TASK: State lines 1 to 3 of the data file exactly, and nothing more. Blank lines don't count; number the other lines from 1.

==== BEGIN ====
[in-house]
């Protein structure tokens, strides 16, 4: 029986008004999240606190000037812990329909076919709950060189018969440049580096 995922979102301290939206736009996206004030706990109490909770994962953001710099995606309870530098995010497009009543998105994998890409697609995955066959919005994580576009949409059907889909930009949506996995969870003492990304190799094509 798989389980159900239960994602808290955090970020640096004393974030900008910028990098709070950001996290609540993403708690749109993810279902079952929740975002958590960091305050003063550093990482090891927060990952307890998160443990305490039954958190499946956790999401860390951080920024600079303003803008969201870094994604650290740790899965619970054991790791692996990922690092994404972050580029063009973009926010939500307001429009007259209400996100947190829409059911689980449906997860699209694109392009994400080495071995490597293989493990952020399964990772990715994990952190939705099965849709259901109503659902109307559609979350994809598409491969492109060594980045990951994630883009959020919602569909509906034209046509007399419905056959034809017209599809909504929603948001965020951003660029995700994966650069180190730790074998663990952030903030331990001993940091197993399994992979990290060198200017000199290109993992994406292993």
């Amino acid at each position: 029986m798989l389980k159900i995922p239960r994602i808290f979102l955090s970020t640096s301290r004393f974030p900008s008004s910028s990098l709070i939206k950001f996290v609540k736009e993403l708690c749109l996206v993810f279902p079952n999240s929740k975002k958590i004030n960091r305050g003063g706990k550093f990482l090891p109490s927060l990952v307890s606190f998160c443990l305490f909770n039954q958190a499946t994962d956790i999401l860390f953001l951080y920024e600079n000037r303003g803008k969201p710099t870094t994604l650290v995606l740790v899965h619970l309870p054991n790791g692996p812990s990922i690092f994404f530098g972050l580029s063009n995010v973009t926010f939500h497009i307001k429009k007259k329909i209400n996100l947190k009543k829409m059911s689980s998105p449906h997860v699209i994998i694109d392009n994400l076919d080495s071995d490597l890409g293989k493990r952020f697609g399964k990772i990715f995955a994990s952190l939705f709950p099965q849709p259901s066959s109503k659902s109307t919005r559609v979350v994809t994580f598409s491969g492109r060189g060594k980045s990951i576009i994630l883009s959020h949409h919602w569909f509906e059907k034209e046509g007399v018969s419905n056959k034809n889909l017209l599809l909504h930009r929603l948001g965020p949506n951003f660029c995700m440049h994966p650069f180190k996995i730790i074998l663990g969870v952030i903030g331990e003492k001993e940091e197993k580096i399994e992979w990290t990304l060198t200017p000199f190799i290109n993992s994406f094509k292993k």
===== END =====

[in-house]
């Protein structure tokens, strides 16, 4: 029986008004999240606190000037812990329909076919709950060189018969440049580096 995922979102301290939206736009996206004030706990109490909770994962953001710099995606309870530098995010497009009543998105994998890409697609995955066959919005994580576009949409059907889909930009949506996995969870003492990304190799094509 798989389980159900239960994602808290955090970020640096004393974030900008910028990098709070950001996290609540993403708690749109993810279902079952929740975002958590960091305050003063550093990482090891927060990952307890998160443990305490039954958190499946956790999401860390951080920024600079303003803008969201870094994604650290740790899965619970054991790791692996990922690092994404972050580029063009973009926010939500307001429009007259209400996100947190829409059911689980449906997860699209694109392009994400080495071995490597293989493990952020399964990772990715994990952190939705099965849709259901109503659902109307559609979350994809598409491969492109060594980045990951994630883009959020919602569909509906034209046509007399419905056959034809017209599809909504929603948001965020951003660029995700994966650069180190730790074998663990952030903030331990001993940091197993399994992979990290060198200017000199290109993992994406292993």
């Amino acid at each position: 029986m798989l389980k159900i995922p239960r994602i808290f979102l955090s970020t640096s301290r004393f974030p900008s008004s910028s990098l709070i939206k950001f996290v609540k736009e993403l708690c749109l996206v993810f279902p079952n999240s929740k975002k958590i004030n960091r305050g003063g706990k550093f990482l090891p109490s927060l990952v307890s606190f998160c443990l305490f909770n039954q958190a499946t994962d956790i999401l860390f953001l951080y920024e600079n000037r303003g803008k969201p710099t870094t994604l650290v995606l740790v899965h619970l309870p054991n790791g692996p812990s990922i690092f994404f530098g972050l580029s063009n995010v973009t926010f939500h497009i307001k429009k007259k329909i209400n996100l947190k009543k829409m059911s689980s998105p449906h997860v699209i994998i694109d392009n994400l076919d080495s071995d490597l890409g293989k493990r952020f697609g399964k990772i990715f995955a994990s952190l939705f709950p099965q849709p259901s066959s109503k659902s109307t919005r559609v979350v994809t994580f598409s491969g492109r060189g060594k980045s990951i576009i994630l883009s959020h949409h919602w569909f509906e059907k034209e046509g007399v018969s419905n056959k034809n889909l017209l599809l909504h930009r929603l948001g965020p949506n951003f660029c995700m440049h994966p650069f180190k996995i730790i074998l663990g969870v952030i903030g331990e003492k001993e940091e197993k580096i399994e992979w990290t990304l060198t200017p000199f190799i290109n993992s994406f094509k292993k």